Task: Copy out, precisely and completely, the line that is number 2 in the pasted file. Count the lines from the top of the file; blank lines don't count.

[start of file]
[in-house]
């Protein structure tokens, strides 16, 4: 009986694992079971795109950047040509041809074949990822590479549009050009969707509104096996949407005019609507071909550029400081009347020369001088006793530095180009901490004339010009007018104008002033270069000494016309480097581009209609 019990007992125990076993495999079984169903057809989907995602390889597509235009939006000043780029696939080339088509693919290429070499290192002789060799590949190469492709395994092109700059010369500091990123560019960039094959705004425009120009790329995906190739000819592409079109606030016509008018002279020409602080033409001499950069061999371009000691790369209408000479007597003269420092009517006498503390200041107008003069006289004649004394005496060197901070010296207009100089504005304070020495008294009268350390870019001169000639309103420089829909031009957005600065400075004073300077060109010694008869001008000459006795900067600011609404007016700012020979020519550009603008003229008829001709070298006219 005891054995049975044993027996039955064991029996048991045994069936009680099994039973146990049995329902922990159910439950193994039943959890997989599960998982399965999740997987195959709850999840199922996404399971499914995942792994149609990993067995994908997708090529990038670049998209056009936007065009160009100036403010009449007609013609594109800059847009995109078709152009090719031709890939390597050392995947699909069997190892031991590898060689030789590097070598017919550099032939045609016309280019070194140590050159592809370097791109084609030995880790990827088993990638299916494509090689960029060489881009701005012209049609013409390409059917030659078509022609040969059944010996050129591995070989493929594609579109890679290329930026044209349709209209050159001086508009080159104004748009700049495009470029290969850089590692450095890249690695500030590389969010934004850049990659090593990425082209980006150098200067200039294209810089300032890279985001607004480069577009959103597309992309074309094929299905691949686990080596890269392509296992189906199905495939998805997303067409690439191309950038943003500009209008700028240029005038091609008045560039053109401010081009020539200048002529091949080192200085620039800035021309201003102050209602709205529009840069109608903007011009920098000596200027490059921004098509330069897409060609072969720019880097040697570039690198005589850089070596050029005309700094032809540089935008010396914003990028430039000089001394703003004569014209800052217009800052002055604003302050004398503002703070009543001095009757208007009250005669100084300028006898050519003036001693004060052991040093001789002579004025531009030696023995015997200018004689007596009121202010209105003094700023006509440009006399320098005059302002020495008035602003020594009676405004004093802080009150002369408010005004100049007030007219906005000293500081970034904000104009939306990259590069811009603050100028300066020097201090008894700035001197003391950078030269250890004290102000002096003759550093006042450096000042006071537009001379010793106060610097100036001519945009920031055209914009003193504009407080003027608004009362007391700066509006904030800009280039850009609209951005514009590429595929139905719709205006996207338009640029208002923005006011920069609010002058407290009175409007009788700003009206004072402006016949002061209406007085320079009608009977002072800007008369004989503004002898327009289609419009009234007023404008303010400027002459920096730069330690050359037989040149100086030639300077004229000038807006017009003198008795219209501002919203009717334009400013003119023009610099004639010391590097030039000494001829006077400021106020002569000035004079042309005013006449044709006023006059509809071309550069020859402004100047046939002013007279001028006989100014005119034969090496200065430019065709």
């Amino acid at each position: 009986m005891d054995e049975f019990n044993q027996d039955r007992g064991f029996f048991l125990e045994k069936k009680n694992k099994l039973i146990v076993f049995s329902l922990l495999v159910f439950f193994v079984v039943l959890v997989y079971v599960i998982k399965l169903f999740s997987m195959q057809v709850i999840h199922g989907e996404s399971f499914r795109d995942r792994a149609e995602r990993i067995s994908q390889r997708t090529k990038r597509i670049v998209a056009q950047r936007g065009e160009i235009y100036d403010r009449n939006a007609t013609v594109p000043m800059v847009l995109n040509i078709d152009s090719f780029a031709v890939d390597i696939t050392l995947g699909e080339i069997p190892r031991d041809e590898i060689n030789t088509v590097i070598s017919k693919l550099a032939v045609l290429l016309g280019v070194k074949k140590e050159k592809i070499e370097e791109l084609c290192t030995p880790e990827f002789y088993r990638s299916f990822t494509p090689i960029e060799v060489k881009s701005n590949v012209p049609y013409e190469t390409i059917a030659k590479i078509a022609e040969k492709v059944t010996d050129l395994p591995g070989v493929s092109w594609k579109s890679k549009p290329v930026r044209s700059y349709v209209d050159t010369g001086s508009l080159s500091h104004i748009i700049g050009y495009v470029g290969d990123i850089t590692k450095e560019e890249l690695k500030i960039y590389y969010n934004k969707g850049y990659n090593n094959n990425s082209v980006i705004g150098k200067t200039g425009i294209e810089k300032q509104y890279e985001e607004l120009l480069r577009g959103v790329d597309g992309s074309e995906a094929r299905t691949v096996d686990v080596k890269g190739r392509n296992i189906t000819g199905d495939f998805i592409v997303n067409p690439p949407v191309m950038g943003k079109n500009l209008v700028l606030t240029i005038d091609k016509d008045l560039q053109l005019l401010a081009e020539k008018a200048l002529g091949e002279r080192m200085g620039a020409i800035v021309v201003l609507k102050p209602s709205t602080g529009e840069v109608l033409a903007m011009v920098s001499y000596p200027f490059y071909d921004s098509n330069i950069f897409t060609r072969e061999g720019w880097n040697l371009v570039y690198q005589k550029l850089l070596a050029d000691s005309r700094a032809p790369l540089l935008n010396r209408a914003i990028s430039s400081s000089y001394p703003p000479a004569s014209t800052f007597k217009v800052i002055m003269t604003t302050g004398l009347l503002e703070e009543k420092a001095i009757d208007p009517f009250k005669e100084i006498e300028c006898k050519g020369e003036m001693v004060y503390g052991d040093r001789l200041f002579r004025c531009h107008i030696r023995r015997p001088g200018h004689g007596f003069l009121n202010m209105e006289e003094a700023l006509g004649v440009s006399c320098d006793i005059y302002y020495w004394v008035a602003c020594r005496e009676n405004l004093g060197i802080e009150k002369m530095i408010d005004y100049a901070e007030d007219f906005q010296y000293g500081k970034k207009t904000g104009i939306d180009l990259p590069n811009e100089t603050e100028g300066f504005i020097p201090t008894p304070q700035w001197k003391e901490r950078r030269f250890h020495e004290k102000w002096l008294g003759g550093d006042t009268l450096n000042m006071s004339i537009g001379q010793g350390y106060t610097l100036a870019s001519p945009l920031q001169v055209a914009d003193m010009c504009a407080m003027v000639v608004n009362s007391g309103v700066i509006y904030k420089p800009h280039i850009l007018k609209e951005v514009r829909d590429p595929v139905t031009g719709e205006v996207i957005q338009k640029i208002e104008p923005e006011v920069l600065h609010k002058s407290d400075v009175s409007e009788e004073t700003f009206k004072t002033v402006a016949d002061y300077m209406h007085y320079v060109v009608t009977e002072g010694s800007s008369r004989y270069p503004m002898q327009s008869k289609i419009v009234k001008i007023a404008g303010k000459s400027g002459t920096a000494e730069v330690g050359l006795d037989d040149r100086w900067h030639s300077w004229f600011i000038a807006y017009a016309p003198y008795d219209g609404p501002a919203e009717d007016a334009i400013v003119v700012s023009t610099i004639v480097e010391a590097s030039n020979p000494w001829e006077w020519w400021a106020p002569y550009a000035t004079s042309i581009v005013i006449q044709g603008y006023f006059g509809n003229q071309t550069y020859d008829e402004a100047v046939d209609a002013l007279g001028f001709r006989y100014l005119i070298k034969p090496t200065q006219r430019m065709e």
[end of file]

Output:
């Protein structure tokens, strides 16, 4: 009986694992079971795109950047040509041809074949990822590479549009050009969707509104096996949407005019609507071909550029400081009347020369001088006793530095180009901490004339010009007018104008002033270069000494016309480097581009209609 019990007992125990076993495999079984169903057809989907995602390889597509235009939006000043780029696939080339088509693919290429070499290192002789060799590949190469492709395994092109700059010369500091990123560019960039094959705004425009120009790329995906190739000819592409079109606030016509008018002279020409602080033409001499950069061999371009000691790369209408000479007597003269420092009517006498503390200041107008003069006289004649004394005496060197901070010296207009100089504005304070020495008294009268350390870019001169000639309103420089829909031009957005600065400075004073300077060109010694008869001008000459006795900067600011609404007016700012020979020519550009603008003229008829001709070298006219 005891054995049975044993027996039955064991029996048991045994069936009680099994039973146990049995329902922990159910439950193994039943959890997989599960998982399965999740997987195959709850999840199922996404399971499914995942792994149609990993067995994908997708090529990038670049998209056009936007065009160009100036403010009449007609013609594109800059847009995109078709152009090719031709890939390597050392995947699909069997190892031991590898060689030789590097070598017919550099032939045609016309280019070194140590050159592809370097791109084609030995880790990827088993990638299916494509090689960029060489881009701005012209049609013409390409059917030659078509022609040969059944010996050129591995070989493929594609579109890679290329930026044209349709209209050159001086508009080159104004748009700049495009470029290969850089590692450095890249690695500030590389969010934004850049990659090593990425082209980006150098200067200039294209810089300032890279985001607004480069577009959103597309992309074309094929299905691949686990080596890269392509296992189906199905495939998805997303067409690439191309950038943003500009209008700028240029005038091609008045560039053109401010081009020539200048002529091949080192200085620039800035021309201003102050209602709205529009840069109608903007011009920098000596200027490059921004098509330069897409060609072969720019880097040697570039690198005589850089070596050029005309700094032809540089935008010396914003990028430039000089001394703003004569014209800052217009800052002055604003302050004398503002703070009543001095009757208007009250005669100084300028006898050519003036001693004060052991040093001789002579004025531009030696023995015997200018004689007596009121202010209105003094700023006509440009006399320098005059302002020495008035602003020594009676405004004093802080009150002369408010005004100049007030007219906005000293500081970034904000104009939306990259590069811009603050100028300066020097201090008894700035001197003391950078030269250890004290102000002096003759550093006042450096000042006071537009001379010793106060610097100036001519945009920031055209914009003193504009407080003027608004009362007391700066509006904030800009280039850009609209951005514009590429595929139905719709205006996207338009640029208002923005006011920069609010002058407290009175409007009788700003009206004072402006016949002061209406007085320079009608009977002072800007008369004989503004002898327009289609419009009234007023404008303010400027002459920096730069330690050359037989040149100086030639300077004229000038807006017009003198008795219209501002919203009717334009400013003119023009610099004639010391590097030039000494001829006077400021106020002569000035004079042309005013006449044709006023006059509809071309550069020859402004100047046939002013007279001028006989100014005119034969090496200065430019065709």